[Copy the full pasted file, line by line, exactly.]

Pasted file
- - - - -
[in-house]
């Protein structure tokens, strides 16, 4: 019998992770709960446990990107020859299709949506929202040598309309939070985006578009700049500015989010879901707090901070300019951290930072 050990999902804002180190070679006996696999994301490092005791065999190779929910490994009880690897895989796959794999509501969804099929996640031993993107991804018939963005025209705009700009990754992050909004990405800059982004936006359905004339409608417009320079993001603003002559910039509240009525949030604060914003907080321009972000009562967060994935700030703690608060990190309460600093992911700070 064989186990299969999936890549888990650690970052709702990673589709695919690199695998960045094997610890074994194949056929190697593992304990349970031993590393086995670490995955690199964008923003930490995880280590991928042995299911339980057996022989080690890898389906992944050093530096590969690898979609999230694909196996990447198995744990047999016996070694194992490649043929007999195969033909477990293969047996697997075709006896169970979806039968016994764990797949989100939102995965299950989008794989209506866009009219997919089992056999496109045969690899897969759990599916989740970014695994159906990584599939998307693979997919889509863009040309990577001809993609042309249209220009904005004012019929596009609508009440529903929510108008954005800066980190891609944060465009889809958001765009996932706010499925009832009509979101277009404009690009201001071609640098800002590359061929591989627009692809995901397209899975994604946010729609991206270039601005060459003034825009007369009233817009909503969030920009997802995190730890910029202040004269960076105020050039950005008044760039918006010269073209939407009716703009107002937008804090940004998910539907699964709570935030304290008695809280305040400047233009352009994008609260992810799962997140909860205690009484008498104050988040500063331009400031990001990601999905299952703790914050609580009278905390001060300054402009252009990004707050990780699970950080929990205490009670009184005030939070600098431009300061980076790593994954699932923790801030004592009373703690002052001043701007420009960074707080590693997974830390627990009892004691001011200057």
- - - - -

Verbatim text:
[in-house]
């Protein structure tokens, strides 16, 4: 019998992770709960446990990107020859299709949506929202040598309309939070985006578009700049500015989010879901707090901070300019951290930072 050990999902804002180190070679006996696999994301490092005791065999190779929910490994009880690897895989796959794999509501969804099929996640031993993107991804018939963005025209705009700009990754992050909004990405800059982004936006359905004339409608417009320079993001603003002559910039509240009525949030604060914003907080321009972000009562967060994935700030703690608060990190309460600093992911700070 064989186990299969999936890549888990650690970052709702990673589709695919690199695998960045094997610890074994194949056929190697593992304990349970031993590393086995670490995955690199964008923003930490995880280590991928042995299911339980057996022989080690890898389906992944050093530096590969690898979609999230694909196996990447198995744990047999016996070694194992490649043929007999195969033909477990293969047996697997075709006896169970979806039968016994764990797949989100939102995965299950989008794989209506866009009219997919089992056999496109045969690899897969759990599916989740970014695994159906990584599939998307693979997919889509863009040309990577001809993609042309249209220009904005004012019929596009609508009440529903929510108008954005800066980190891609944060465009889809958001765009996932706010499925009832009509979101277009404009690009201001071609640098800002590359061929591989627009692809995901397209899975994604946010729609991206270039601005060459003034825009007369009233817009909503969030920009997802995190730890910029202040004269960076105020050039950005008044760039918006010269073209939407009716703009107002937008804090940004998910539907699964709570935030304290008695809280305040400047233009352009994008609260992810799962997140909860205690009484008498104050988040500063331009400031990001990601999905299952703790914050609580009278905390001060300054402009252009990004707050990780699970950080929990205490009670009184005030939070600098431009300061980076790593994954699932923790801030004592009373703690002052001043701007420009960074707080590693997974830390627990009892004691001011200057």